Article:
Despite not being your usual page-turner, Daniel Holmes gives readers a well-documented 8-year snapshot of life inside the notorious prison.
Writing memoirs from inside a prison is a tricky feat. It has been done thousands of times before and the author usually knows that his story is not weirder than any of his other inmates. Yet the book by Daniel Holmes, who was handed a 10-year prison sentence for drug trafficking, turned out to be good, satisfactory even.
A Memoir from Malta’s Prison by Daniel Holmes is not the usual page-turner. I did not crave some free time to sit alone with this book. And yet I somehow consumed it with impressive speed.
It’s not even written with cliff-hanging end of chapters and at some points, I was thinking not even the author was interested in me finishing the book.
But the incredible, candid insight Holmes provides for the readers is remarkable.
For someone who, as far as I learned from the book, has no particular academic background, the story really documents what it is like to live inside Corradino Correctional Facility. His perspective is unique. He is a foreigner, banged up in a foreign prison where local politics leach through the very walls of the cells, and in an island which for tourists, offers nothing but leisure and sun.
The smell, the food, the fights, death and cockroaches, bad coffee and terrible hangovers are detailed, repeatedly, in literary melancholic fashion.
Holmes is brutally genuine. He doesn’t try to hide his most shameful moments, nor does he try to hide the fact that on some occasions, his actions were plain and simply stupid. It’s hard, sharing your life behind bars with the world, and having the courage to say certain things knowing people will easily judge you.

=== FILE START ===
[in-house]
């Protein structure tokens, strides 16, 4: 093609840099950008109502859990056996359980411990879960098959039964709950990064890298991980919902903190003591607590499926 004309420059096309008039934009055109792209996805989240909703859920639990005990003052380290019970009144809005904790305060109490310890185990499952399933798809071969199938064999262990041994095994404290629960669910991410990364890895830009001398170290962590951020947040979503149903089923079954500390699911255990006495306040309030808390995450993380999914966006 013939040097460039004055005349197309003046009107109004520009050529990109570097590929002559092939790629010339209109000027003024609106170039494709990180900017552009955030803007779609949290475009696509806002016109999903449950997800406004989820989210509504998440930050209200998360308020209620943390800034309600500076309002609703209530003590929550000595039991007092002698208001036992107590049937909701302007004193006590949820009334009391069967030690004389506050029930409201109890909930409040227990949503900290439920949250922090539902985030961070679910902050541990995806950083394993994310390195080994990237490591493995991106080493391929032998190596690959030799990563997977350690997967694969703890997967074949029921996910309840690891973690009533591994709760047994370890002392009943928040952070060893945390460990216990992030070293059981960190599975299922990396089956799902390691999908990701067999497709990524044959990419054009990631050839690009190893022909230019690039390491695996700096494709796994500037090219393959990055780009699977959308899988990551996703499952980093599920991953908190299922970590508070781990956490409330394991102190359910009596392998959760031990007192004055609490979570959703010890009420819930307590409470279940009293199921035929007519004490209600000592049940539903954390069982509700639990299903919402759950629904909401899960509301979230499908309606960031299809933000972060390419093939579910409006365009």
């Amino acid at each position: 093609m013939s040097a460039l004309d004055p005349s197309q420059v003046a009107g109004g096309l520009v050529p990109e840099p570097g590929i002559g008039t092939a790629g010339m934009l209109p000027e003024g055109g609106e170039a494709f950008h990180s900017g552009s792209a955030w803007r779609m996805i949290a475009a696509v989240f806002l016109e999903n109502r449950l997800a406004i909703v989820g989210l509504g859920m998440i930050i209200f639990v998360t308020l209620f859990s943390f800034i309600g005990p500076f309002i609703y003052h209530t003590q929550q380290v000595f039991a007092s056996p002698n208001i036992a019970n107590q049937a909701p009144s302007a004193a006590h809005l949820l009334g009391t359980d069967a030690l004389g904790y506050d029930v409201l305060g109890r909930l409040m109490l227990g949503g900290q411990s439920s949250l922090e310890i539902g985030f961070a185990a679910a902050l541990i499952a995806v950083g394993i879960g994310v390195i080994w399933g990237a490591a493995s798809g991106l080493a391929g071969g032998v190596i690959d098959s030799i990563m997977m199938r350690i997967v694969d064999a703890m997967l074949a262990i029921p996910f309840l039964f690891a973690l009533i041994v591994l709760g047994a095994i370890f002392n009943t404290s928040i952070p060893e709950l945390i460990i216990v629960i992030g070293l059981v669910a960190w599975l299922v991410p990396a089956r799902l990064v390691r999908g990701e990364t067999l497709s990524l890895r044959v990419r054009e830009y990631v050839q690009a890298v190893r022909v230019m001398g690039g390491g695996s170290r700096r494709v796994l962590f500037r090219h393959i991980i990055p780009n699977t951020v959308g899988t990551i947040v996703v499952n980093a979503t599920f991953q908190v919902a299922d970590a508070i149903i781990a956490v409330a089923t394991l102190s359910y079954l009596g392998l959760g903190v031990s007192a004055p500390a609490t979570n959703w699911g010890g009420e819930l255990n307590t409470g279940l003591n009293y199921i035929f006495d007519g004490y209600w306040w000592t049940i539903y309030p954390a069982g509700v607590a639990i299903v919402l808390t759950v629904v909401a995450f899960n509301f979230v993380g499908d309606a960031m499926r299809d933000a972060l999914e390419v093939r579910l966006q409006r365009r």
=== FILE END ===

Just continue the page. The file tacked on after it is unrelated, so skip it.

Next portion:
Of course, he is no stranger to judgement.
He doesn’t play the hero nor does he try to give the reader a sense of complete despair. If he is a victim in this tragic story, he really doesn’t ride the feeling and it is evident he did not try to capitalize off this sentiment of anger.
There are also some shocking revelations. This is a sample of more than eight years, a case study, featuring life inside CCF. Holmes experienced a change in government, multiple division transfers, Presidential pardons, Papal pardons, protests, hunger strikes and virus infections.
Perhaps some of the ‘shocking revelations’ which were promoted before the launch of the book were somewhat diluted by the fact that Holmes himself had managed to be very vociferous from inside the CCF walls. Unfortunately, in a world with so much noise you are only allowed to make a sound for a handful of years.
Still, some revelations left me seriously worried. He hints at allegations concerning possible planting (pun intended) of evidence by the police officers that arrested him, the corruption inside CCF and how guards are changed according to who’s in government.
But the best thing about this book is that it leaves you informed. I feel I know more about CCF now that I have read this account.